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WASHINGTON — On Wednesday, the U.S. Supreme Court will hear oral arguments in a case that started out as a local fight years ago about whether sewage seeping into the ocean near Kahekili Beach on Maui’s west side violates the federal Clean Water Act.
The stakes have since grown far higher.
Maui County Mayor Mike Victorino has pushed the case all the way to the high court, ignoring the recent approval of a settlement by the Maui County Council. The county is backed by the Trump administration and other major players in the oil, coal and gas industries that want to loosen regulations.
Environmental groups and several council members are worried that a ruling by the conservative-leaning court in favor of the county could lead to a significant reinterpretation and weakening of the Clean Water Act.
Stephen Wermiel, a Supreme Court expert and professor of constitutional law at American University in Washington, D.C., said the fact that so many special interests are jumping into the case with friend-of-the-court legal briefs highlights just how significant the argument is before the justices.
It’s not a matter of the court thrusting itself into the political fray, he said.
It’s a matter of taking up an issue with significant practical importance for business and industry interests that would like to see fewer federal regulations when it comes to pollutant discharge and conservation groups that would prefer better oversight and accountability.
“What raises the stakes and puts it in the center of the political ring is everybody weighing in about how important the issues are on both sides of the case,” Wermiel said.
It’s also hard to ignore that larger context, he said, which is the Trump administration’s constant attempts to weaken environmental regulations on business. This case is a clear example.
Those groups supporting Maui County include the U.S. Justice Department, the American Petroleum Institute, the National Mining Association and Energy Transfer Partners, the company behind the Dakota Access Pipeline that became the target of a protest movement on the Standing Rock Indian Reservation.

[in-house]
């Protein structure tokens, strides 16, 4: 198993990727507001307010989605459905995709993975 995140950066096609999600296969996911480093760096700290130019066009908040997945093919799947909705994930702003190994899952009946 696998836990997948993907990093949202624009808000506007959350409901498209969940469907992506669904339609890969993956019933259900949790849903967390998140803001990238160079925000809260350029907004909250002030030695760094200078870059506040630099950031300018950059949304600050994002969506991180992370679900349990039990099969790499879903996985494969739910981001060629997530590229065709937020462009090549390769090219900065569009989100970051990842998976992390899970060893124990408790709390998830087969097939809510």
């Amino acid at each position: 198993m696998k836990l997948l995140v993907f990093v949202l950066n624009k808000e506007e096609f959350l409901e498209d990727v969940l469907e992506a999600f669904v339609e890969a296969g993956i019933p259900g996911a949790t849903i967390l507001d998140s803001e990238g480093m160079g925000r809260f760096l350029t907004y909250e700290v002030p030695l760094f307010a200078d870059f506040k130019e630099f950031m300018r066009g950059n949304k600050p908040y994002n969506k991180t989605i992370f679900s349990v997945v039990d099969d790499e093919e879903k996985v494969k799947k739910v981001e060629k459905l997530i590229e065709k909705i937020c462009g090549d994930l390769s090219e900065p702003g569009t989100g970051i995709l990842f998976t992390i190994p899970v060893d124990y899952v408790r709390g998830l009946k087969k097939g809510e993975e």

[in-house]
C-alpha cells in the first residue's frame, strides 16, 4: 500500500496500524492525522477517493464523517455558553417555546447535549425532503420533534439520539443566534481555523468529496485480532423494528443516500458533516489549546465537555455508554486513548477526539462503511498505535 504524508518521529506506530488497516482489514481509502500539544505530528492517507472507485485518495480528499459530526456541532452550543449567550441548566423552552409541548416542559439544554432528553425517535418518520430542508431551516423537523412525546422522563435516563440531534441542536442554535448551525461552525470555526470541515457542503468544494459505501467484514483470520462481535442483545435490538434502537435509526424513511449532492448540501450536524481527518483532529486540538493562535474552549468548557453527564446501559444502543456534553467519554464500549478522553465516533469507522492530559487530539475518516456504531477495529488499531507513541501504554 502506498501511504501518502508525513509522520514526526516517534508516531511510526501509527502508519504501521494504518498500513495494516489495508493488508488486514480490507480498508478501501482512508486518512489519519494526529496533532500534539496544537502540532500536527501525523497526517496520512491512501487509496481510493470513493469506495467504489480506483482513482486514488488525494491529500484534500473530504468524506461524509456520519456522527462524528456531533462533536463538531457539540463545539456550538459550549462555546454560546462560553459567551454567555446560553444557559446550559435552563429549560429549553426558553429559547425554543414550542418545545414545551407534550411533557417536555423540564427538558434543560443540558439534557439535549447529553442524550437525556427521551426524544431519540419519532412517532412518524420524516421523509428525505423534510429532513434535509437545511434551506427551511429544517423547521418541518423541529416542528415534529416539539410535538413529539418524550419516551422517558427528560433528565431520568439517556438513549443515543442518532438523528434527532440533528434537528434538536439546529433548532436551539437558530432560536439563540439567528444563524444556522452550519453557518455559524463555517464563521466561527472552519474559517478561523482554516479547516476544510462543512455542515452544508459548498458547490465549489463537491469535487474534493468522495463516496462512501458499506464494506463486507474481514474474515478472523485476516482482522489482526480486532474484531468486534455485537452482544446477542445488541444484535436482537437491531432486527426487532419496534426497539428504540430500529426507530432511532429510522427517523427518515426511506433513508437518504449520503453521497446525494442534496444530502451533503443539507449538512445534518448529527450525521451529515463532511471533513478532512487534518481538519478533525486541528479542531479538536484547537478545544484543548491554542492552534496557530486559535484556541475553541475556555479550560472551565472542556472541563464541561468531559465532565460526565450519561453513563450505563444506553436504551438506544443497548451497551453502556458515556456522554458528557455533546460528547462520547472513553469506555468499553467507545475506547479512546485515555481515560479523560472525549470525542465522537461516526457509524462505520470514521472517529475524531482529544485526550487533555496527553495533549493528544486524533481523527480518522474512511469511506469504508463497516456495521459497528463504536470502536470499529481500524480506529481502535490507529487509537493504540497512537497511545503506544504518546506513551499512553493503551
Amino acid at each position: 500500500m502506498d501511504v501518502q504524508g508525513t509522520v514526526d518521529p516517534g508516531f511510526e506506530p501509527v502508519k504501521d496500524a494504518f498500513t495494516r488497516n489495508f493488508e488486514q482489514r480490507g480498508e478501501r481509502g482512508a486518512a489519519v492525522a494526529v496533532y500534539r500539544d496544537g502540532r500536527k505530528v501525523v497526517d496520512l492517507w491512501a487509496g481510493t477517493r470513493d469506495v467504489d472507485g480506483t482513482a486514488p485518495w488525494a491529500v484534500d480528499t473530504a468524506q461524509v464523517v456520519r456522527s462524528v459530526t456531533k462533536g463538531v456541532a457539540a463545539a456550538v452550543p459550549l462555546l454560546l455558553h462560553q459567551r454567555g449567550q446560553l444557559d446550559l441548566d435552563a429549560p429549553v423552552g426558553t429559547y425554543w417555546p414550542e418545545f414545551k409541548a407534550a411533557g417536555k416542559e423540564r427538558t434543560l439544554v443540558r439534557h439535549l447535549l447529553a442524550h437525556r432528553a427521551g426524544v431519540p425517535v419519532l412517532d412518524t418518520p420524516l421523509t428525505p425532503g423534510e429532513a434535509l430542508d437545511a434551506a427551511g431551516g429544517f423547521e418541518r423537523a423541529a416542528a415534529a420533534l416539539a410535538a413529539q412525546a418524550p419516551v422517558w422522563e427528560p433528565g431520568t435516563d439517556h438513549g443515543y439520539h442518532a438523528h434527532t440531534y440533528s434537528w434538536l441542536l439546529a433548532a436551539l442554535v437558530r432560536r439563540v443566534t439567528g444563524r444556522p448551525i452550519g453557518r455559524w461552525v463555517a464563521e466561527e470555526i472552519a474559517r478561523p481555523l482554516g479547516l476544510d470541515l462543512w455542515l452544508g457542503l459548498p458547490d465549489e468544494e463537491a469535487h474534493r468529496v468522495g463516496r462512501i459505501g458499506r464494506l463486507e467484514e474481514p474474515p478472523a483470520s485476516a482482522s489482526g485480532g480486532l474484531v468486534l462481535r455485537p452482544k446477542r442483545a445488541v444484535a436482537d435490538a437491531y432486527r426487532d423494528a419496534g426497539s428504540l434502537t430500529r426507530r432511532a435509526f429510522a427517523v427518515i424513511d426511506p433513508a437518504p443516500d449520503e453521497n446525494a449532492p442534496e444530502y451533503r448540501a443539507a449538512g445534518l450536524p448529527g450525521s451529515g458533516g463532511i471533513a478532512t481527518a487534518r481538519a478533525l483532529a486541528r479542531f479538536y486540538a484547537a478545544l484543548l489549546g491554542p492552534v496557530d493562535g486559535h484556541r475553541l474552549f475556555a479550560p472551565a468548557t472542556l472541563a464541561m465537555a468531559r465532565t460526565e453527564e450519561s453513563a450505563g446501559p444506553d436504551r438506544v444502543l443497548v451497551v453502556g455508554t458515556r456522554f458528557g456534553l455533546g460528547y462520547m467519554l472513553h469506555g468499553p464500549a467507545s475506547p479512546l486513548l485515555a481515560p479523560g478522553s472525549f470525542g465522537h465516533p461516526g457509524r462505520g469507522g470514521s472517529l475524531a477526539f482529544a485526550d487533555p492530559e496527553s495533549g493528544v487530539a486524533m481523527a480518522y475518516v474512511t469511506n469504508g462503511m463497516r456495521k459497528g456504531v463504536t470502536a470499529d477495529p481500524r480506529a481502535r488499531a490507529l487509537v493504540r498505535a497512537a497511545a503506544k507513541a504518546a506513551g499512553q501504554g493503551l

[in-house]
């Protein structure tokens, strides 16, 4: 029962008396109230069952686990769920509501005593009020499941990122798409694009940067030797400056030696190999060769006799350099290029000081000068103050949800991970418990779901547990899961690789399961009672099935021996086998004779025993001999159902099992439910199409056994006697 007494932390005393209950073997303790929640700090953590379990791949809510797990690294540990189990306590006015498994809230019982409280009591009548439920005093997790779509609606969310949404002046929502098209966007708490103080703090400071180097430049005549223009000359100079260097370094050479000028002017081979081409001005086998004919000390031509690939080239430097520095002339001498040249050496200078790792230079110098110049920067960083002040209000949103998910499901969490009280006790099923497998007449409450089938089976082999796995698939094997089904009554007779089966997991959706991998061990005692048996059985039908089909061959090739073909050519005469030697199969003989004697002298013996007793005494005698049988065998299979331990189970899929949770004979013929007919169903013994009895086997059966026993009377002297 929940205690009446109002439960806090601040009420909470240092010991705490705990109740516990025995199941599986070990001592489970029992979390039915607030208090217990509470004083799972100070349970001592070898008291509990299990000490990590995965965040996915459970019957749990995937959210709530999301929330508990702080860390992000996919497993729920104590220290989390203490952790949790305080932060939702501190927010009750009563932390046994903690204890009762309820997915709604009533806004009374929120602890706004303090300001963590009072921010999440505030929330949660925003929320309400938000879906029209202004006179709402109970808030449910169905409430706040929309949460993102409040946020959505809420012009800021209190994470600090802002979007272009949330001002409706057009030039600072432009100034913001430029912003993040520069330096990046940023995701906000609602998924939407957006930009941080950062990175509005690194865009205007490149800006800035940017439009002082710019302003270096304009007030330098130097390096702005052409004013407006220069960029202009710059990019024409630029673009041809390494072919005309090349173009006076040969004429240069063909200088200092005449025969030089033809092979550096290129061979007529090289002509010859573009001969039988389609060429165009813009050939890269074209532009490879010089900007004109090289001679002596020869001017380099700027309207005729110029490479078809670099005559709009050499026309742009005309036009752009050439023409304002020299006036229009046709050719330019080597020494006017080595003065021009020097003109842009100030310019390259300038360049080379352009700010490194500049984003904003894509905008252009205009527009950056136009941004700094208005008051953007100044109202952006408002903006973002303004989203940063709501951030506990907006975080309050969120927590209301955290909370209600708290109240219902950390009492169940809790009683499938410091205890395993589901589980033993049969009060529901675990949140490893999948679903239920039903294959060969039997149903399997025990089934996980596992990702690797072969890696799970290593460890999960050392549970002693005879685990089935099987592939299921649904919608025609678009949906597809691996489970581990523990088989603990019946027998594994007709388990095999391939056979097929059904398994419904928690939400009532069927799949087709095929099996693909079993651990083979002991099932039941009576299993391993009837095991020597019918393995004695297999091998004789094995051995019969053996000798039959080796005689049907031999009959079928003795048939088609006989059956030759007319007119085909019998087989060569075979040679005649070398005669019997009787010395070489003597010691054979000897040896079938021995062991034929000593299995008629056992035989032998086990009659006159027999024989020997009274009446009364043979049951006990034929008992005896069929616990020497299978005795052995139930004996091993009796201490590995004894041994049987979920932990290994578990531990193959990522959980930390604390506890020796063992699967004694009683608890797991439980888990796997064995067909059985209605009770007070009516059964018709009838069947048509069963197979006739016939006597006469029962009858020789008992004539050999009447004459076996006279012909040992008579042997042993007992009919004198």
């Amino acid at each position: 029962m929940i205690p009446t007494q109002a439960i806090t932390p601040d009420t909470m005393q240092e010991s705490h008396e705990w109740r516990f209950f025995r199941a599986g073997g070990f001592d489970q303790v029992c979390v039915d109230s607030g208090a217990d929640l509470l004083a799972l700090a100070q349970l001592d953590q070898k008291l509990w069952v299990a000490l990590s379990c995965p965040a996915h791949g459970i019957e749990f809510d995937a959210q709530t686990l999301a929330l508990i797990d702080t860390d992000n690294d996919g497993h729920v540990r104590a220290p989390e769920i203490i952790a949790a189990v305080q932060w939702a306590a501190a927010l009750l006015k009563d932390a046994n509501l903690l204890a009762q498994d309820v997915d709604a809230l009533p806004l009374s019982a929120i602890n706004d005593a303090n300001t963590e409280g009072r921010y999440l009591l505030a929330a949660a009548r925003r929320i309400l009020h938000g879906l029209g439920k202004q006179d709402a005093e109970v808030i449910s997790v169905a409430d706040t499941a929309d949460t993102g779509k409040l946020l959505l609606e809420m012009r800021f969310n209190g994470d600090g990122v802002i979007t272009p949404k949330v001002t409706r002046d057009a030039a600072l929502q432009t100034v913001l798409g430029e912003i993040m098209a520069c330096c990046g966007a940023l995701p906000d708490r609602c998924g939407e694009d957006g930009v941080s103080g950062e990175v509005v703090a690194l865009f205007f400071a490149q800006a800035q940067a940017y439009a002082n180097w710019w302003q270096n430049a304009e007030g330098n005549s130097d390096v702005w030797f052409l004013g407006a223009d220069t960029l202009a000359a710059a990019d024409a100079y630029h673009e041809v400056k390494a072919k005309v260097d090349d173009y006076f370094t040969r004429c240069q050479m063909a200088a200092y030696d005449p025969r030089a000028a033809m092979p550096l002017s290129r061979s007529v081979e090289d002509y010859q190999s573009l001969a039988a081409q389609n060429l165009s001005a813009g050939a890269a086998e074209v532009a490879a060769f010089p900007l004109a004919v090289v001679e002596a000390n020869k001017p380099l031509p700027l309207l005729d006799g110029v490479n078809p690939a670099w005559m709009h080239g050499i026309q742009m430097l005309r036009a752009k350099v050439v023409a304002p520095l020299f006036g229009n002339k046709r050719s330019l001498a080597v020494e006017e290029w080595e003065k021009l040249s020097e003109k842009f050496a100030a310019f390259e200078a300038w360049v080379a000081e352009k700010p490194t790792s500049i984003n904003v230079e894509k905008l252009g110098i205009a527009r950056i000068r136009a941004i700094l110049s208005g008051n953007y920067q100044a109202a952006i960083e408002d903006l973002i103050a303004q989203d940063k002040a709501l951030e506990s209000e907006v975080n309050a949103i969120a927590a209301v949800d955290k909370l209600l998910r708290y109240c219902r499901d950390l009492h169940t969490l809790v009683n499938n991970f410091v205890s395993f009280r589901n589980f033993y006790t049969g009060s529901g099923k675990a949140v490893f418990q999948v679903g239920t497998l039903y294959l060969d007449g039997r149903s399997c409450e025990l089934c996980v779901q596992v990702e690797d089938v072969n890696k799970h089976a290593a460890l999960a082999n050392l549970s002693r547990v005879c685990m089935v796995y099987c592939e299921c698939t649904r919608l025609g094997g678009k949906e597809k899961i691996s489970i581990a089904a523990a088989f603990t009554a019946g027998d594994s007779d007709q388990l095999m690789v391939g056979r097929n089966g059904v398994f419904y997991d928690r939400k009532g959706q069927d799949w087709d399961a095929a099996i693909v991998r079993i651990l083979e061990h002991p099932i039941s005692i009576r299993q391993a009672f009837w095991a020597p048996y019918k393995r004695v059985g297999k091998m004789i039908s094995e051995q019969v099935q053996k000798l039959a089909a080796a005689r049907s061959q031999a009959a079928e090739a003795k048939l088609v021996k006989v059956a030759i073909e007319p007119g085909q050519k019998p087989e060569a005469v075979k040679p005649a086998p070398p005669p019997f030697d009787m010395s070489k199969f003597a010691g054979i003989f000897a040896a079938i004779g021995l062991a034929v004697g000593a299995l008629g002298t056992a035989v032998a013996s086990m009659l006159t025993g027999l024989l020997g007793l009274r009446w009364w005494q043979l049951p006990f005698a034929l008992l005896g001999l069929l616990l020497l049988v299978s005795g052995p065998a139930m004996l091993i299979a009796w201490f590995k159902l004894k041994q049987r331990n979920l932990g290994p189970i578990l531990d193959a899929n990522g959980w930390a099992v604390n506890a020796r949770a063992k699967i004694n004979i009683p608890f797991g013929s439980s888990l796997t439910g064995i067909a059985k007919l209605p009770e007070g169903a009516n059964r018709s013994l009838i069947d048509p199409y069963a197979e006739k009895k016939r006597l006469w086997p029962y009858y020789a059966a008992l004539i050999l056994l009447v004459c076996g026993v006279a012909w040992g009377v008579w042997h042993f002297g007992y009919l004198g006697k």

But the fossil fuel industries aren’t alone in their interest in the case.
A number of other organizations and individuals have weighed in. Those range from the U.S. Chamber of Commerce and libertarian-leaning Pacific Legal Foundation that are supportive of less regulation to a coalition of craft breweries from across the country and Trout Unlimited, a conservation-minded fishing group that both advocate for cleaner water.
A total of about 30 amicus briefs have been filed in the case.
There also appears to be a clear partisan divide as Republican governors and senators representing mostly red states have lined up behind Maui County and the Trump administration.
Traditionally blue states have sided with Earthjustice, the nonprofit legal firm representing the Hawaii environmental groups that originally filed the lawsuit against Maui County.
Back in 2012, four environmental groups — including the Hawaii Wildlife Fund, Surfrider Foundation, Sierra Club and West Maui Preservation Association — filed a lawsuit over the discharge. They argued that the treated wastewater going into the ocean was killing the coral reefs.
If the county wanted to comply with the Clean Water Act, the plaintiffs argued, it would need to get a permit from the U.S. Environmental Protection Agency to continue dumping pollutants into the water.